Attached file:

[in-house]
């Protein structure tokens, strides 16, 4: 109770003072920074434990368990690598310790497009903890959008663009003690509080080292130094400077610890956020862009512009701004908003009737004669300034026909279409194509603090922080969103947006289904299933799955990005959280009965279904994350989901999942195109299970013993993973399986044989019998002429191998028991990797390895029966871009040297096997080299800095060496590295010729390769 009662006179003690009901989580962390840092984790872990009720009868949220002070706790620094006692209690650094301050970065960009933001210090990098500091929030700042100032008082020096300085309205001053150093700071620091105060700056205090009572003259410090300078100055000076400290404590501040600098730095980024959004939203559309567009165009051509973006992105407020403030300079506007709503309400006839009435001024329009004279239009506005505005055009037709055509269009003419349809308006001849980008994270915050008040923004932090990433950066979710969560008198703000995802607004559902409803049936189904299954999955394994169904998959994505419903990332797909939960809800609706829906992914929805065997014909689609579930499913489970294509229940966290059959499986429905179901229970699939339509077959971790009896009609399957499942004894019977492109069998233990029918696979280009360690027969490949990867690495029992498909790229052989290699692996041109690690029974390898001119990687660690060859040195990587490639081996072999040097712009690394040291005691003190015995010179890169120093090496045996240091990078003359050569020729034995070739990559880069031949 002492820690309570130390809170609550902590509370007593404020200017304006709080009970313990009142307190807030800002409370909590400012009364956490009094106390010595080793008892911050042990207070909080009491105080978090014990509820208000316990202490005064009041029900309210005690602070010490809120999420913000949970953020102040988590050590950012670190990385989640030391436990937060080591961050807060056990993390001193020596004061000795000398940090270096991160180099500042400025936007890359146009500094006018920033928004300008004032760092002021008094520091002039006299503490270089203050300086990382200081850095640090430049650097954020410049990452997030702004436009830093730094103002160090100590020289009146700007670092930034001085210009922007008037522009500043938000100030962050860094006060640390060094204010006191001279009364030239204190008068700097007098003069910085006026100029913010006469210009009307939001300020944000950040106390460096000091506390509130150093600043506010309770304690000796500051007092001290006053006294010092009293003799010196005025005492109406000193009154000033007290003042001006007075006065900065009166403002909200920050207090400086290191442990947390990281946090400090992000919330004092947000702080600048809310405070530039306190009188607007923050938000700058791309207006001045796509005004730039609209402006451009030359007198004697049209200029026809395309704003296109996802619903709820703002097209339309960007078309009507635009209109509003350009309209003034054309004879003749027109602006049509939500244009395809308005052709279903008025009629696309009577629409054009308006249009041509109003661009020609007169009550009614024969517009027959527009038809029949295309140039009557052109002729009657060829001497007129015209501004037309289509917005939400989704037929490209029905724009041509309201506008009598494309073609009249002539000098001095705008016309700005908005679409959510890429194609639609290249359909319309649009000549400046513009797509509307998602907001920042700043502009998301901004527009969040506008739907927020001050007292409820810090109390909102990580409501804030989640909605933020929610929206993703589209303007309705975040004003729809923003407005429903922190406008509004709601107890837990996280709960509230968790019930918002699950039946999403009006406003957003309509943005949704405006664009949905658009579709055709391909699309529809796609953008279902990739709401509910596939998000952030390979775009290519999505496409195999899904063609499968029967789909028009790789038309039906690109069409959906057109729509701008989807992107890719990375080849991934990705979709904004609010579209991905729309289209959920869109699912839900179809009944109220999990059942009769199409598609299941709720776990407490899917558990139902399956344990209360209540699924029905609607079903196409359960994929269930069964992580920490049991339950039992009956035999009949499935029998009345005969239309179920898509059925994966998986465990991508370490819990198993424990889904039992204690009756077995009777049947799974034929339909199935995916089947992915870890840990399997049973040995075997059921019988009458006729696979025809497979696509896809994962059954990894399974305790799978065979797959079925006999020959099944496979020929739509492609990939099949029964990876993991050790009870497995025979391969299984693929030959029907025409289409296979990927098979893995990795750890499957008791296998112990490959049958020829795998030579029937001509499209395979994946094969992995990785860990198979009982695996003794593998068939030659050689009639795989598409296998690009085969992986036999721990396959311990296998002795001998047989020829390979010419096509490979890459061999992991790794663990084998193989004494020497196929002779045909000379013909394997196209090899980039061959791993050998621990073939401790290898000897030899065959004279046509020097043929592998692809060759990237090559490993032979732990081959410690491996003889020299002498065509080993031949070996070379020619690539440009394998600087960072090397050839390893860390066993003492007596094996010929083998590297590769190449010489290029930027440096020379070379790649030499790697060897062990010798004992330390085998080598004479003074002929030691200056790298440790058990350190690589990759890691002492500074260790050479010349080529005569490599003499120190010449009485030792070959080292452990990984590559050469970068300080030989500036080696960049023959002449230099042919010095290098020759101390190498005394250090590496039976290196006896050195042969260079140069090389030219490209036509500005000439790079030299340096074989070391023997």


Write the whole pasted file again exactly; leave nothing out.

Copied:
[in-house]
């Protein structure tokens, strides 16, 4: 109770003072920074434990368990690598310790497009903890959008663009003690509080080292130094400077610890956020862009512009701004908003009737004669300034026909279409194509603090922080969103947006289904299933799955990005959280009965279904994350989901999942195109299970013993993973399986044989019998002429191998028991990797390895029966871009040297096997080299800095060496590295010729390769 009662006179003690009901989580962390840092984790872990009720009868949220002070706790620094006692209690650094301050970065960009933001210090990098500091929030700042100032008082020096300085309205001053150093700071620091105060700056205090009572003259410090300078100055000076400290404590501040600098730095980024959004939203559309567009165009051509973006992105407020403030300079506007709503309400006839009435001024329009004279239009506005505005055009037709055509269009003419349809308006001849980008994270915050008040923004932090990433950066979710969560008198703000995802607004559902409803049936189904299954999955394994169904998959994505419903990332797909939960809800609706829906992914929805065997014909689609579930499913489970294509229940966290059959499986429905179901229970699939339509077959971790009896009609399957499942004894019977492109069998233990029918696979280009360690027969490949990867690495029992498909790229052989290699692996041109690690029974390898001119990687660690060859040195990587490639081996072999040097712009690394040291005691003190015995010179890169120093090496045996240091990078003359050569020729034995070739990559880069031949 002492820690309570130390809170609550902590509370007593404020200017304006709080009970313990009142307190807030800002409370909590400012009364956490009094106390010595080793008892911050042990207070909080009491105080978090014990509820208000316990202490005064009041029900309210005690602070010490809120999420913000949970953020102040988590050590950012670190990385989640030391436990937060080591961050807060056990993390001193020596004061000795000398940090270096991160180099500042400025936007890359146009500094006018920033928004300008004032760092002021008094520091002039006299503490270089203050300086990382200081850095640090430049650097954020410049990452997030702004436009830093730094103002160090100590020289009146700007670092930034001085210009922007008037522009500043938000100030962050860094006060640390060094204010006191001279009364030239204190008068700097007098003069910085006026100029913010006469210009009307939001300020944000950040106390460096000091506390509130150093600043506010309770304690000796500051007092001290006053006294010092009293003799010196005025005492109406000193009154000033007290003042001006007075006065900065009166403002909200920050207090400086290191442990947390990281946090400090992000919330004092947000702080600048809310405070530039306190009188607007923050938000700058791309207006001045796509005004730039609209402006451009030359007198004697049209200029026809395309704003296109996802619903709820703002097209339309960007078309009507635009209109509003350009309209003034054309004879003749027109602006049509939500244009395809308005052709279903008025009629696309009577629409054009308006249009041509109003661009020609007169009550009614024969517009027959527009038809029949295309140039009557052109002729009657060829001497007129015209501004037309289509917005939400989704037929490209029905724009041509309201506008009598494309073609009249002539000098001095705008016309700005908005679409959510890429194609639609290249359909319309649009000549400046513009797509509307998602907001920042700043502009998301901004527009969040506008739907927020001050007292409820810090109390909102990580409501804030989640909605933020929610929206993703589209303007309705975040004003729809923003407005429903922190406008509004709601107890837990996280709960509230968790019930918002699950039946999403009006406003957003309509943005949704405006664009949905658009579709055709391909699309529809796609953008279902990739709401509910596939998000952030390979775009290519999505496409195999899904063609499968029967789909028009790789038309039906690109069409959906057109729509701008989807992107890719990375080849991934990705979709904004609010579209991905729309289209959920869109699912839900179809009944109220999990059942009769199409598609299941709720776990407490899917558990139902399956344990209360209540699924029905609607079903196409359960994929269930069964992580920490049991339950039992009956035999009949499935029998009345005969239309179920898509059925994966998986465990991508370490819990198993424990889904039992204690009756077995009777049947799974034929339909199935995916089947992915870890840990399997049973040995075997059921019988009458006729696979025809497979696509896809994962059954990894399974305790799978065979797959079925006999020959099944496979020929739509492609990939099949029964990876993991050790009870497995025979391969299984693929030959029907025409289409296979990927098979893995990795750890499957008791296998112990490959049958020829795998030579029937001509499209395979994946094969992995990785860990198979009982695996003794593998068939030659050689009639795989598409296998690009085969992986036999721990396959311990296998002795001998047989020829390979010419096509490979890459061999992991790794663990084998193989004494020497196929002779045909000379013909394997196209090899980039061959791993050998621990073939401790290898000897030899065959004279046509020097043929592998692809060759990237090559490993032979732990081959410690491996003889020299002498065509080993031949070996070379020619690539440009394998600087960072090397050839390893860390066993003492007596094996010929083998590297590769190449010489290029930027440096020379070379790649030499790697060897062990010798004992330390085998080598004479003074002929030691200056790298440790058990350190690589990759890691002492500074260790050479010349080529005569490599003499120190010449009485030792070959080292452990990984590559050469970068300080030989500036080696960049023959002449230099042919010095290098020759101390190498005394250090590496039976290196006896050195042969260079140069090389030219490209036509500005000439790079030299340096074989070391023997």